Staying Vigilant to Catch Oral Cancer
Cancer can strike nearly any part of the body, and the mouth is one of its most frequent victims. While we tend to be more preoccupied with cavities and periodontal disease, our mouths can also present clues as to whether cancer may be lurking. But these clues are tricky to spot with the naked, untrained eye. It’s crucial that you schedule regular dental exams so that Dr. Lee has a chance to recognize abnormalities that could identify cancerous tissue.
Staying on Top of Oral Cancer Facts
Being aware of oral cancer’s rate of occurrence is important. While it’s not one of the most talked-about or publicized forms of cancer, it’s incredibly prevalent among American adults. In recent years, oral cancer has actually been on a disturbing increase. While improved medical technology, nutrition, and diagnostic tools have helped reduce instances of other cancers, certain complicating factors (the like the spread of HPV) have led to a greater number of oral cancer cases. This year, about 43,350 Americans will be diagnosed with oral cancer, and over 8,000 will lose the battle against it. Of the newly diagnosed patients, only 57% will be alive in 5 years.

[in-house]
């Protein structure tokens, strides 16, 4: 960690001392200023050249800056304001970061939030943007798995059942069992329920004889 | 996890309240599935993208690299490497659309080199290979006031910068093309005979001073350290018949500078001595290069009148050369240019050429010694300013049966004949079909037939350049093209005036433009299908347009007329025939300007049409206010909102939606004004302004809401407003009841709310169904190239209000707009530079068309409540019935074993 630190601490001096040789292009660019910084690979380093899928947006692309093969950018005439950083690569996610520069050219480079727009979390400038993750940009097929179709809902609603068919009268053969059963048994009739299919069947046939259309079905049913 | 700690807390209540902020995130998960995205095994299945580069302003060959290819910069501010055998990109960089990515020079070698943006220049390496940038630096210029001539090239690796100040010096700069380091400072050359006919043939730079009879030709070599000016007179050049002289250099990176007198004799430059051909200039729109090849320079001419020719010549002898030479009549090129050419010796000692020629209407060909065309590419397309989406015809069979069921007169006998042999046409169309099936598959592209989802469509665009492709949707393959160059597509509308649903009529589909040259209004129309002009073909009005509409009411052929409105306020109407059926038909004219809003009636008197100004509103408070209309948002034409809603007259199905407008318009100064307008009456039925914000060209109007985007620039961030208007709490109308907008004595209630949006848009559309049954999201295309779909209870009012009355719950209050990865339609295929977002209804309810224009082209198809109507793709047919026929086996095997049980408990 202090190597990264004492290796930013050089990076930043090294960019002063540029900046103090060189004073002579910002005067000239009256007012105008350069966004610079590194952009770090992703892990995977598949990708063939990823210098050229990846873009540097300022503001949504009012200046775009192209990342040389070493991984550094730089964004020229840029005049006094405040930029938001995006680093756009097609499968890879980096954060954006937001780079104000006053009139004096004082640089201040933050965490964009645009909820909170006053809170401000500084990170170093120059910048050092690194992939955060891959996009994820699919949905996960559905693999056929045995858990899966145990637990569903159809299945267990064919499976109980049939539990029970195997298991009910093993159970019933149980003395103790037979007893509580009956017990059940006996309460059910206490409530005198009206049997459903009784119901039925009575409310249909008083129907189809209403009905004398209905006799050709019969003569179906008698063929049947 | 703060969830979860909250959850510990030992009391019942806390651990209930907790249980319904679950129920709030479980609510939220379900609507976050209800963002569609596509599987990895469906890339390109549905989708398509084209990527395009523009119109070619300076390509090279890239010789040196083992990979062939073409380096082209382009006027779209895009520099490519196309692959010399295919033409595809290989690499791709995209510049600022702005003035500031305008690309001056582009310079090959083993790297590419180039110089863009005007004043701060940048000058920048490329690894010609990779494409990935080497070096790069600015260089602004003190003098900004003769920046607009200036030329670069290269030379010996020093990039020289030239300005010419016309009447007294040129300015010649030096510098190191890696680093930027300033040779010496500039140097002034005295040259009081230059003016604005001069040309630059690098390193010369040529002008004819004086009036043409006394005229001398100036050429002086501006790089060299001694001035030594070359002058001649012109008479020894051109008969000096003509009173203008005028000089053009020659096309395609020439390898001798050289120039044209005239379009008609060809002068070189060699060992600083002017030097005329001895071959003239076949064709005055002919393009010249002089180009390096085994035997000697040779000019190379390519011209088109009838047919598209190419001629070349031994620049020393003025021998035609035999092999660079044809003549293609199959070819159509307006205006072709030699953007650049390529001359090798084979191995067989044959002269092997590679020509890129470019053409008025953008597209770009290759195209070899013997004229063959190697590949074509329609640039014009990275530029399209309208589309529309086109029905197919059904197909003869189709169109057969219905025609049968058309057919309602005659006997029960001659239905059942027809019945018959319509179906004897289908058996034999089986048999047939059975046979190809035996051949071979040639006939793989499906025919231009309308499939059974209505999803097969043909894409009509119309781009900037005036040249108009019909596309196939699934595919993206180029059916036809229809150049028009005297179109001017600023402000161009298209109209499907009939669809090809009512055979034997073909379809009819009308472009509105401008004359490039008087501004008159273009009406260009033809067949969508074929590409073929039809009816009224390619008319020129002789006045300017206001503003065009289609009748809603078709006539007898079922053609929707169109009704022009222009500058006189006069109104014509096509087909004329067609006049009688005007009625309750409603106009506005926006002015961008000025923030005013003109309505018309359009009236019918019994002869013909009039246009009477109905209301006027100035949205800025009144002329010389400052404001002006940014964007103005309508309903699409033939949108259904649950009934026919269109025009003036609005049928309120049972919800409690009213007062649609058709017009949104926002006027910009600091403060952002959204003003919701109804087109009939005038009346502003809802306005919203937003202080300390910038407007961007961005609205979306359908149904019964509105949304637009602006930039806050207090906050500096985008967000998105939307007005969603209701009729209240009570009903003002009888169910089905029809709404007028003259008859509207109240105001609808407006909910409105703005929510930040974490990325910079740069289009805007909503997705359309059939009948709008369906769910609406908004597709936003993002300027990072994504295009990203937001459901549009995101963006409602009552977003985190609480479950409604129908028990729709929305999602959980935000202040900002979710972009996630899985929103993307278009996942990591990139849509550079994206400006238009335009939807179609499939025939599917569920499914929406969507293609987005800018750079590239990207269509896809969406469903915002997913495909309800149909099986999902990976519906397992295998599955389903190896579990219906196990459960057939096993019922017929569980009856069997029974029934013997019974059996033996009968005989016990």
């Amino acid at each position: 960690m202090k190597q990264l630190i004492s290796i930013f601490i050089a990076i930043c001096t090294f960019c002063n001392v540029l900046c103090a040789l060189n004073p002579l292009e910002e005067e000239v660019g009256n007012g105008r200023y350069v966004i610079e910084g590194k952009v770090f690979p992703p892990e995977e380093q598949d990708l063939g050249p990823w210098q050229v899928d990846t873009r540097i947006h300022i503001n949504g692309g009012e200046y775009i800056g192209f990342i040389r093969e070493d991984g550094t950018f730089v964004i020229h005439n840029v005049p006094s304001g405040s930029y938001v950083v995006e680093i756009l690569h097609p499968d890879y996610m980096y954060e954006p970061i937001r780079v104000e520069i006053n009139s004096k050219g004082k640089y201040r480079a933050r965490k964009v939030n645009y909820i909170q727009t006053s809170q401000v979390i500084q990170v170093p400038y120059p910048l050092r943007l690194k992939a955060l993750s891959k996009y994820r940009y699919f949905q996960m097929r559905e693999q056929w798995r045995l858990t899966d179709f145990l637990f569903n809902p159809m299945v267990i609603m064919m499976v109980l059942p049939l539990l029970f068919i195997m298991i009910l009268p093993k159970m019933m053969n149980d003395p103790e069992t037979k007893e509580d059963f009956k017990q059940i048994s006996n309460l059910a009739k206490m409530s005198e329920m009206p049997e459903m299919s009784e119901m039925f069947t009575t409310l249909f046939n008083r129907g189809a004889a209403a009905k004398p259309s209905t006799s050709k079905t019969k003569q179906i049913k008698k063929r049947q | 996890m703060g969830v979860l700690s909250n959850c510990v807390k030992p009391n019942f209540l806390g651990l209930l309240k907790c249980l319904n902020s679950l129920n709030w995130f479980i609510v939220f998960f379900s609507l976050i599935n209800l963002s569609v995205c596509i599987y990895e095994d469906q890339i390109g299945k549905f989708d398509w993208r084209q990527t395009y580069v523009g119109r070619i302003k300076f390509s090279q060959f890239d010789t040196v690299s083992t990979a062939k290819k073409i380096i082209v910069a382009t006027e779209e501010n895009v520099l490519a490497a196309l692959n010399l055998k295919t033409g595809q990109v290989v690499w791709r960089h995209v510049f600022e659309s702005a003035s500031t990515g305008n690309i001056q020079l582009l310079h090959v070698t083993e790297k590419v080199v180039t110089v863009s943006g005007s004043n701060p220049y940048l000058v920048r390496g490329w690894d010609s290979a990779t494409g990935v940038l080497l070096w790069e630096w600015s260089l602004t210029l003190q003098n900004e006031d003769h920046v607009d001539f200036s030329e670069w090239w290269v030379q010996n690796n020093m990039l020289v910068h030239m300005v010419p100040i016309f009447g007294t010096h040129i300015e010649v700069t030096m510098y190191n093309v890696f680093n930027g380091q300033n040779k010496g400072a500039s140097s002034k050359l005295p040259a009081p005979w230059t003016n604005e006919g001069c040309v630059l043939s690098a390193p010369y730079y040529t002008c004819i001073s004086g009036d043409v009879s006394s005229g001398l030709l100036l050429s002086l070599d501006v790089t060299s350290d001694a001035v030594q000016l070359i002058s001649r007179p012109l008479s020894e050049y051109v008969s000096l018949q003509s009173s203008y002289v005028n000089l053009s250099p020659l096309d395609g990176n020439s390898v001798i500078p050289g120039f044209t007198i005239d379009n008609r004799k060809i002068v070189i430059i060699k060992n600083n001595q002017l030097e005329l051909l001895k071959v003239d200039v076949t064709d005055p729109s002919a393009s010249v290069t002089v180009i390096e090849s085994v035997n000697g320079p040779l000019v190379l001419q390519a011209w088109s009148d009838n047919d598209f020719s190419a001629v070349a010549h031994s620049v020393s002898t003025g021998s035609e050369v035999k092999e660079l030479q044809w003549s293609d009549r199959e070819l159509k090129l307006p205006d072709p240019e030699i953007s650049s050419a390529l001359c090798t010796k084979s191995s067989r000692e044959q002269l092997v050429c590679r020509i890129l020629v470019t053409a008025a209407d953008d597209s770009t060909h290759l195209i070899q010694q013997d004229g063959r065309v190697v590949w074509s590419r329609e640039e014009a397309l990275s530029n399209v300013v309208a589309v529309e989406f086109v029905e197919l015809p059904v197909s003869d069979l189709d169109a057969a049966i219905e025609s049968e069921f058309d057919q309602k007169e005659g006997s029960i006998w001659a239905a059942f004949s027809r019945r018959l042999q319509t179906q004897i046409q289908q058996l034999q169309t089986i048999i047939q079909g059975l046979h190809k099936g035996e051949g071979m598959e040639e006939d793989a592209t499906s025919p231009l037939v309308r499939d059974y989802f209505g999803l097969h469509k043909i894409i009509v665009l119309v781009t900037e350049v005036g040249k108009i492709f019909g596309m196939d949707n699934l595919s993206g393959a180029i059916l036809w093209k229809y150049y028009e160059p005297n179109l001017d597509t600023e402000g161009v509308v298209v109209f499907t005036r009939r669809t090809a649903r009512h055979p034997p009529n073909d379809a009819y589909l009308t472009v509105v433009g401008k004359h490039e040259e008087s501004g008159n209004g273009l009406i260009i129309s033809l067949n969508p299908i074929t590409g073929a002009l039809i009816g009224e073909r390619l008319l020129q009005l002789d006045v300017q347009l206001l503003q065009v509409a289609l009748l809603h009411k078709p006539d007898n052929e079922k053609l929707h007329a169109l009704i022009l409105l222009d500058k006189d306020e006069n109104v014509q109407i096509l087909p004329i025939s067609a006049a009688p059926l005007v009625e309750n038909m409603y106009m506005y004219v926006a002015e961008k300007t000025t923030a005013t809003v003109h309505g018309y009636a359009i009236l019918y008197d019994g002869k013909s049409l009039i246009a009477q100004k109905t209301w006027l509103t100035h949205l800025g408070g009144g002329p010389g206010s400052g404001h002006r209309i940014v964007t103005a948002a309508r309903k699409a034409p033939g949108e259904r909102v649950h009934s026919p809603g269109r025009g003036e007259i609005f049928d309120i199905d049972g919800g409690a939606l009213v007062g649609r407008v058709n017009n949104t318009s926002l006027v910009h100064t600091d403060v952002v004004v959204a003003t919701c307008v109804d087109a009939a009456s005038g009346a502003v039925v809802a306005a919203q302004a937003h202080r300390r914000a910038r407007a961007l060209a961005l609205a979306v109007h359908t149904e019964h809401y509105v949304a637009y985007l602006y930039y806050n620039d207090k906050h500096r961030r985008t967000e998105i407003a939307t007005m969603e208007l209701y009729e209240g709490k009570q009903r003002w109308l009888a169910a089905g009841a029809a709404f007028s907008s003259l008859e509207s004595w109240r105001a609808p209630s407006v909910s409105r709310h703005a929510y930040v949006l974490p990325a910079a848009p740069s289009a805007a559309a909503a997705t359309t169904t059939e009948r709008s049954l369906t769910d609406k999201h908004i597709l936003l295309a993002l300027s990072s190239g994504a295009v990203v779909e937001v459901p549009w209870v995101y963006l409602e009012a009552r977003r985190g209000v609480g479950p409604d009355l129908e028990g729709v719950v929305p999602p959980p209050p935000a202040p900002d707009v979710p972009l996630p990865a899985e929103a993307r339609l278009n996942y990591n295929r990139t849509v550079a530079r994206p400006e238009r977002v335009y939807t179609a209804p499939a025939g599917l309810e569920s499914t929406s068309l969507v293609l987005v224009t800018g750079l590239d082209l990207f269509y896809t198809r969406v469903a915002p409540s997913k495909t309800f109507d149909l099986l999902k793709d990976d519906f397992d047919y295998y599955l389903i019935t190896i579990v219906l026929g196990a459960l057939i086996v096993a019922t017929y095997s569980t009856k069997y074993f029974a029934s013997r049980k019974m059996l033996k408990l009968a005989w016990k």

One reason for this high mortality rate is oral cancer’s detection commonly occurring late in life. Providing effective, lifesaving treatment is simpler when cancer is identified at an early stage of development. Patients who receive early treatment have an 80-90% chance of surviving longer than five years. But when oral cancer is detected late, 5-year survival rates decrease to just 25-30%. This is the dominant reason why regular oral cancer screenings are imperative.
You may be at a higher risk of experiencing oral cancer if you fall into one of these categories:
- Tobacco user
- Heavy drinker
- Genetic predisposition
- Have a related disease like HPV
- Over the age of 55
- Male (men are 2x as likely to develop oral cancer, but this may be linked to higher tobacco and alcohol use)
Where Does Oral Cancer Take Hold?
Cancer can develop across your mouth and throat, in areas including the:
- Front part of the tongue
- Inner cheeks
- Roof of the mouth
- Bottom of the mouth
- Space behind the molars